Sunday, September 17, 2017

As the Climate Warms, Snakes Could Slither North

Add 'venomous snakes' to the list of climate change risks.

Rattlesnake (Reporting credit: Justyna Bicz/ChavoBart Digital Media.) Click to Enlarge.
Venomous snakes are among the most feared animals in the world, and they may start slithering into new places.

Yanez-Arenas:  “So as our climate changes, so too will the potential for a species to expand their ranges and come in contact with people they never will have before.”

Carlos Yanez-Arenas is a professor at the National Autonomous University of Mexico.  In 2015, while a post-doc at the University of Kansas, he used climate models to predict where dozens of species of snakes will be able to live by 2050.

He found that with warmer temperatures, many snakes, such as copperheads and some species of rattlesnake, will be able to survive farther north than in the past.  How far the snakes move will depend on how much the climate warms.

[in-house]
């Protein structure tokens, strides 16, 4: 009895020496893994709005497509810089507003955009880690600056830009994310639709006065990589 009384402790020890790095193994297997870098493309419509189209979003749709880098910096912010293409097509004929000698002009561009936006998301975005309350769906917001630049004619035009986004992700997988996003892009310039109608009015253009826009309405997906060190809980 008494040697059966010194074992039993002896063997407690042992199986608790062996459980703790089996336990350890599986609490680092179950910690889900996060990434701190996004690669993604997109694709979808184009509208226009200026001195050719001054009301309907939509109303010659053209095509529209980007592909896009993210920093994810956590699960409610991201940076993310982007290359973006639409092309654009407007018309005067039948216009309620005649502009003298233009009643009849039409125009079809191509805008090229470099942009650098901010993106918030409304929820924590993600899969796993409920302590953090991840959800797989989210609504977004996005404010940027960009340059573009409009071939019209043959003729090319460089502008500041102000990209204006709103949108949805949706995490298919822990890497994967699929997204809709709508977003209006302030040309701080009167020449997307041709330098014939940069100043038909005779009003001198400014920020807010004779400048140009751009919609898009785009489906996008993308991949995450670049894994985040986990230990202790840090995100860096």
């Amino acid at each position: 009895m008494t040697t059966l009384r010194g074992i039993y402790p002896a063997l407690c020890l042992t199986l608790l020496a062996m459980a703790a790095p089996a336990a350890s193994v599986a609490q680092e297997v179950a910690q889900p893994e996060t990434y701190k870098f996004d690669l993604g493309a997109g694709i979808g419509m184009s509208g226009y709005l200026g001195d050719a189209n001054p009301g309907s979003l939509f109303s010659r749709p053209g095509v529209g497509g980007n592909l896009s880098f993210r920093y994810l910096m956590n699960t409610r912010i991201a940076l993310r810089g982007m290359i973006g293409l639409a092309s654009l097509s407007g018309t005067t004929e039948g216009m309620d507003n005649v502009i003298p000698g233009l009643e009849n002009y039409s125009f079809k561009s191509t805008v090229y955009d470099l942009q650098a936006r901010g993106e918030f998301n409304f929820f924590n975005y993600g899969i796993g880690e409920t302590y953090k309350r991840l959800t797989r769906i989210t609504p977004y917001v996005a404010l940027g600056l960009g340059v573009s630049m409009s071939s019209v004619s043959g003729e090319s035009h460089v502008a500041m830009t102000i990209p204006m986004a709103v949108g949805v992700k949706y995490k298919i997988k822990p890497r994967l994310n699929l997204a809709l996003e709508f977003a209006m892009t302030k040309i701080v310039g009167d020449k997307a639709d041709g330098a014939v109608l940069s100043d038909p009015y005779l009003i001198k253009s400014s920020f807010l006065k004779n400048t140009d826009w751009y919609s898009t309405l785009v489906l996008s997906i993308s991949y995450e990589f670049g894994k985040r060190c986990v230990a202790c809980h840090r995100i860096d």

For example, if carbon emissions are limited and warming is minimal, the copperhead could move into Pennsylvania, Ohio, Indiana, and parts of Illinois.

But if emissions are not reduced and warming continues unchecked, the venomous copperhead could be able to live in Michigan, New York, and parts of New England.

More snakes could mean more snake bites – that’s bad news for people who enjoy spending time outdoors.

Read more at As the Climate Warms, Snakes Could Slither North

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